I have a very special case that I have been working on for several days. I have a very large SQL Server 2008 database (about 2 TB) that contains 500 filegroups to support very large partitioned tables. Recently we had a catastophic failure on one of the drive and lost several filegroups and the database became in-accessible.

We have been doing filegroup backups on a daily basis, but due to other issues, we lost our most recent backup of the log and the primary filegroup. We have all the data backed up but the primary filegroup backup is old.

There have been no schema changes since the primary filegroup backup, but the lsn's are now all out of sync and we cannot recover the data.

I have tried everything I could think of (and have tried just about every trick and hack I could google) but I still end up at the same point where I get messages saying that the files for filegroup x do not match the primary filegroup. I am now at the point of trying to edit the system tables (we have a separate temporary environment to do this so we are not worried about corrupting any production databases). I have tried updated sys.sysdbreg, sys.sysbrickfiles, and sys.sysprufiles to try to trick SQL into thinking all the files are online, but a "Select * From OPENROWSET(TABLE DBPROP, 5)" shows a different database state from what I see in sys.sysdbreg.

I am now thinking I need to somehow edit the headers of the actual data files to try to line up the lsn's with the primary.

I appreciate any help anyone can give me here, but please do not respond with things like "you are not supposed to do edit mdf, ndf files...." or "see msdn article....", etc. This is an advanced emergency case and I need a real hack so we can just get to the data in this corrupt database and export to a fresh new database. I know there is a way to do this, but not knowing what the DBPROP system functions does (i.e. does it look at system tables or does it actually open the file) is keeping me from trying to figure out how to fool SQL into allowing me to read these files.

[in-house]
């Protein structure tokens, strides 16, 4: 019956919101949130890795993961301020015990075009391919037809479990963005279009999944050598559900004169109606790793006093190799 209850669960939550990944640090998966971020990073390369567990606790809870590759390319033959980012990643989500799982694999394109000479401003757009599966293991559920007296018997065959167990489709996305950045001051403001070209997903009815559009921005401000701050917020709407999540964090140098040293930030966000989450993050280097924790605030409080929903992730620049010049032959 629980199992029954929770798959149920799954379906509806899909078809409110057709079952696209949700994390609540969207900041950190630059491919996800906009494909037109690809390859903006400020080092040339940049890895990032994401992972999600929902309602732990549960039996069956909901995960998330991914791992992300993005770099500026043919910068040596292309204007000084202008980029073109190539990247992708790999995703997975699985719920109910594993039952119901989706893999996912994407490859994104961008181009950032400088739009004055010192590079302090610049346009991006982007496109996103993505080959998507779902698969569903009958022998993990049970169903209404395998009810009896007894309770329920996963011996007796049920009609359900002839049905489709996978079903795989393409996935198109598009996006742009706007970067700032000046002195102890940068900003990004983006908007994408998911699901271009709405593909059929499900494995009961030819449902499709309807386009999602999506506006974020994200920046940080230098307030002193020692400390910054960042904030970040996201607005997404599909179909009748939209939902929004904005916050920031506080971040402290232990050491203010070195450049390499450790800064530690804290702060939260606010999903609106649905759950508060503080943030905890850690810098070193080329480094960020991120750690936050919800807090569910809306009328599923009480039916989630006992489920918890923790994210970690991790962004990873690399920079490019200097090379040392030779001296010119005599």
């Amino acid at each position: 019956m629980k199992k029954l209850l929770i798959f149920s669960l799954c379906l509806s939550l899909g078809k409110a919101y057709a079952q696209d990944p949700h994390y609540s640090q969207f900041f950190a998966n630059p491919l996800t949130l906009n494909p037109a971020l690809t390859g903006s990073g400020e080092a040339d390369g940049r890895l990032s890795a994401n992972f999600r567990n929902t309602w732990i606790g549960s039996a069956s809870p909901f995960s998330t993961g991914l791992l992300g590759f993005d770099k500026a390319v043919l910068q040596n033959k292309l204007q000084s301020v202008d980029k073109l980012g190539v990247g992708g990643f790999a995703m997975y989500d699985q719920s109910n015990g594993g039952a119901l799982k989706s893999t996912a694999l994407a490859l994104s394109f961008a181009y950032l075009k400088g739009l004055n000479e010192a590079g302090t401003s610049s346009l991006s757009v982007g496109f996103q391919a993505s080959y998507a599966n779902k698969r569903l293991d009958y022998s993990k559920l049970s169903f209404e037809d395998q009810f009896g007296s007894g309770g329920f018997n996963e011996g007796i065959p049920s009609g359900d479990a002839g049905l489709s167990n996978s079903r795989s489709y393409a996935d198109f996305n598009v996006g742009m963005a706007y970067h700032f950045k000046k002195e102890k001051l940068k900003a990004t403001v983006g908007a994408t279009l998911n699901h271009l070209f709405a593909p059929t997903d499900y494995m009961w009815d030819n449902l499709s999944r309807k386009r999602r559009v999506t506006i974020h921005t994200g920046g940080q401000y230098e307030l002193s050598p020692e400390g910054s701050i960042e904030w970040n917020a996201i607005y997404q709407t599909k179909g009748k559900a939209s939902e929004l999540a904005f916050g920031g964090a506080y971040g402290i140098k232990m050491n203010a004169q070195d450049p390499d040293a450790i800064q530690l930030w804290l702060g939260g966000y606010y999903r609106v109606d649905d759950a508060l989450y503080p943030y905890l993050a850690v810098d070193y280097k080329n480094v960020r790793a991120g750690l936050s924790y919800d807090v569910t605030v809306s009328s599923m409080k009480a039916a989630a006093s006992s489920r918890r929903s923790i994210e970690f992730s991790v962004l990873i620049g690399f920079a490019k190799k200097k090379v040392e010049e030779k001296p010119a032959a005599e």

Thanks for any help.


I see two options in your future.

  1. Call PSS and open a ticket. It'll take a while to get anywhere with them.
  2. Call SQLskills (Paul to be specific) and see what he can do. I know that Paul has successfully hacked a database back to life using a hex editor before. Paul isn't cheap, but he'll get the job done.

Good luck.


Call Microsoft PSS: Open a A level support case. Won't get better than that. Expect to pay. Possibly a lot.


We already went the PSS route and they were far from helpful. Just gave us a stock answer of "Backup/Restore is not designed to work that way and we don't support hacks." (Thanks MS, very helpful. I remember 12 years ago when you had a group in PSS that would help with emergencies like this.)

I was all over Pauls blog and found some info very useful, but no info on how to read items like the IAM, GAM, SGAM directly from a file. I know that if I could get to this info that I could edit the sys.sysallocunits table to repair pointers to the datapages for all partitions. I am experimenting with a recovery tool from Office Recovery that seems to be able to read the data, so the data must be recoverable. I just want to get to so

  • The GAM and SGAM are at known fixed locations aren't they? – Martin Smith Jan 11 '11 at 23:09

Yes, restoring the db from updated backup is the best way to get all the data back. If you do not have any updated backup then, you can go with the emergency repair option.

Two months ago, I have a discussion with Grant Fritchey, who is Microsoft Data Platform MVP about the emergency repair of SQL database. He reviewed a SQL repair software and post the review on his blog.

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